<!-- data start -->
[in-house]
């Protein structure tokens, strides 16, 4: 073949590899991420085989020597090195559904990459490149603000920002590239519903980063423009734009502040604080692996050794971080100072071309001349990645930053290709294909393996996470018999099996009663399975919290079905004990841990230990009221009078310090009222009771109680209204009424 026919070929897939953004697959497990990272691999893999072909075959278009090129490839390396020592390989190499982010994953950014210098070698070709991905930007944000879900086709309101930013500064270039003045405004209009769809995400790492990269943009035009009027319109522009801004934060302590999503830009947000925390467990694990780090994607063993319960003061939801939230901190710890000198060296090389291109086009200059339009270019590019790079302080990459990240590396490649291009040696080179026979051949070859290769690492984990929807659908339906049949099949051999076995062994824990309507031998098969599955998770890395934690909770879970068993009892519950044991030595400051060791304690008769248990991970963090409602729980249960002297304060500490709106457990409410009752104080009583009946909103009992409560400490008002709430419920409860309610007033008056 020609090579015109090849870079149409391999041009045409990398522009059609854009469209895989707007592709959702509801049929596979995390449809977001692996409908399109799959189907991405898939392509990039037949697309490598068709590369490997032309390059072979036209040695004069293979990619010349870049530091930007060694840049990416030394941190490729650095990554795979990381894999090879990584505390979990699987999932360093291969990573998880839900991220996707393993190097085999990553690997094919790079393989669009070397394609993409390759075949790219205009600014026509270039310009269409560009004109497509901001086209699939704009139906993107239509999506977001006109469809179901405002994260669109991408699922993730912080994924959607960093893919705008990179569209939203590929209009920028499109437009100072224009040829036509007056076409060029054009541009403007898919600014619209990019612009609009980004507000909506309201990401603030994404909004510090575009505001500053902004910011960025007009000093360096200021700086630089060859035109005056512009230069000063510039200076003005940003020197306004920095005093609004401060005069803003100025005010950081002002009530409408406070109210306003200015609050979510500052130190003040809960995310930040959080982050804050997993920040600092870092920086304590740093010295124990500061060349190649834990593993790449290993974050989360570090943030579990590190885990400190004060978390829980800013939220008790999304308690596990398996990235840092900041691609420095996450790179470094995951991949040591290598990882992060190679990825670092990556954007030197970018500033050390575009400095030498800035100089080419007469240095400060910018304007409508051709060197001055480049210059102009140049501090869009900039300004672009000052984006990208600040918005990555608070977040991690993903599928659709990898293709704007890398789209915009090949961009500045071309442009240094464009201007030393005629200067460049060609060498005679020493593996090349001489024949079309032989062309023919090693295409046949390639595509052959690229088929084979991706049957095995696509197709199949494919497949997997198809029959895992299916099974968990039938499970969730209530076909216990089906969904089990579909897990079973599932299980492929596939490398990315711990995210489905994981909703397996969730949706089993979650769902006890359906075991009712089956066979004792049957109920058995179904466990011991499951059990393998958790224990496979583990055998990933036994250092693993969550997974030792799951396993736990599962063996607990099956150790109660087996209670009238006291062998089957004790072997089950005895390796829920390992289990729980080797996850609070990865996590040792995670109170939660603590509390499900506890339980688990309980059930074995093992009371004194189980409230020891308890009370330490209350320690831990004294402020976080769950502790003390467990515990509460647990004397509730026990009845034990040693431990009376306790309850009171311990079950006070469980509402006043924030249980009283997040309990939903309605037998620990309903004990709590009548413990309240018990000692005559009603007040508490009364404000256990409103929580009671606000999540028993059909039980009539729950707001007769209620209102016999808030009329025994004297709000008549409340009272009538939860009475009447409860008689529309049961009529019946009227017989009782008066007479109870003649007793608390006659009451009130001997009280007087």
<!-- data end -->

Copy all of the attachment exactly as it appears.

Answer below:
[in-house]
């Protein structure tokens, strides 16, 4: 073949590899991420085989020597090195559904990459490149603000920002590239519903980063423009734009502040604080692996050794971080100072071309001349990645930053290709294909393996996470018999099996009663399975919290079905004990841990230990009221009078310090009222009771109680209204009424 026919070929897939953004697959497990990272691999893999072909075959278009090129490839390396020592390989190499982010994953950014210098070698070709991905930007944000879900086709309101930013500064270039003045405004209009769809995400790492990269943009035009009027319109522009801004934060302590999503830009947000925390467990694990780090994607063993319960003061939801939230901190710890000198060296090389291109086009200059339009270019590019790079302080990459990240590396490649291009040696080179026979051949070859290769690492984990929807659908339906049949099949051999076995062994824990309507031998098969599955998770890395934690909770879970068993009892519950044991030595400051060791304690008769248990991970963090409602729980249960002297304060500490709106457990409410009752104080009583009946909103009992409560400490008002709430419920409860309610007033008056 020609090579015109090849870079149409391999041009045409990398522009059609854009469209895989707007592709959702509801049929596979995390449809977001692996409908399109799959189907991405898939392509990039037949697309490598068709590369490997032309390059072979036209040695004069293979990619010349870049530091930007060694840049990416030394941190490729650095990554795979990381894999090879990584505390979990699987999932360093291969990573998880839900991220996707393993190097085999990553690997094919790079393989669009070397394609993409390759075949790219205009600014026509270039310009269409560009004109497509901001086209699939704009139906993107239509999506977001006109469809179901405002994260669109991408699922993730912080994924959607960093893919705008990179569209939203590929209009920028499109437009100072224009040829036509007056076409060029054009541009403007898919600014619209990019612009609009980004507000909506309201990401603030994404909004510090575009505001500053902004910011960025007009000093360096200021700086630089060859035109005056512009230069000063510039200076003005940003020197306004920095005093609004401060005069803003100025005010950081002002009530409408406070109210306003200015609050979510500052130190003040809960995310930040959080982050804050997993920040600092870092920086304590740093010295124990500061060349190649834990593993790449290993974050989360570090943030579990590190885990400190004060978390829980800013939220008790999304308690596990398996990235840092900041691609420095996450790179470094995951991949040591290598990882992060190679990825670092990556954007030197970018500033050390575009400095030498800035100089080419007469240095400060910018304007409508051709060197001055480049210059102009140049501090869009900039300004672009000052984006990208600040918005990555608070977040991690993903599928659709990898293709704007890398789209915009090949961009500045071309442009240094464009201007030393005629200067460049060609060498005679020493593996090349001489024949079309032989062309023919090693295409046949390639595509052959690229088929084979991706049957095995696509197709199949494919497949997997198809029959895992299916099974968990039938499970969730209530076909216990089906969904089990579909897990079973599932299980492929596939490398990315711990995210489905994981909703397996969730949706089993979650769902006890359906075991009712089956066979004792049957109920058995179904466990011991499951059990393998958790224990496979583990055998990933036994250092693993969550997974030792799951396993736990599962063996607990099956150790109660087996209670009238006291062998089957004790072997089950005895390796829920390992289990729980080797996850609070990865996590040792995670109170939660603590509390499900506890339980688990309980059930074995093992009371004194189980409230020891308890009370330490209350320690831990004294402020976080769950502790003390467990515990509460647990004397509730026990009845034990040693431990009376306790309850009171311990079950006070469980509402006043924030249980009283997040309990939903309605037998620990309903004990709590009548413990309240018990000692005559009603007040508490009364404000256990409103929580009671606000999540028993059909039980009539729950707001007769209620209102016999808030009329025994004297709000008549409340009272009538939860009475009447409860008689529309049961009529019946009227017989009782008066007479109870003649007793608390006659009451009130001997009280007087």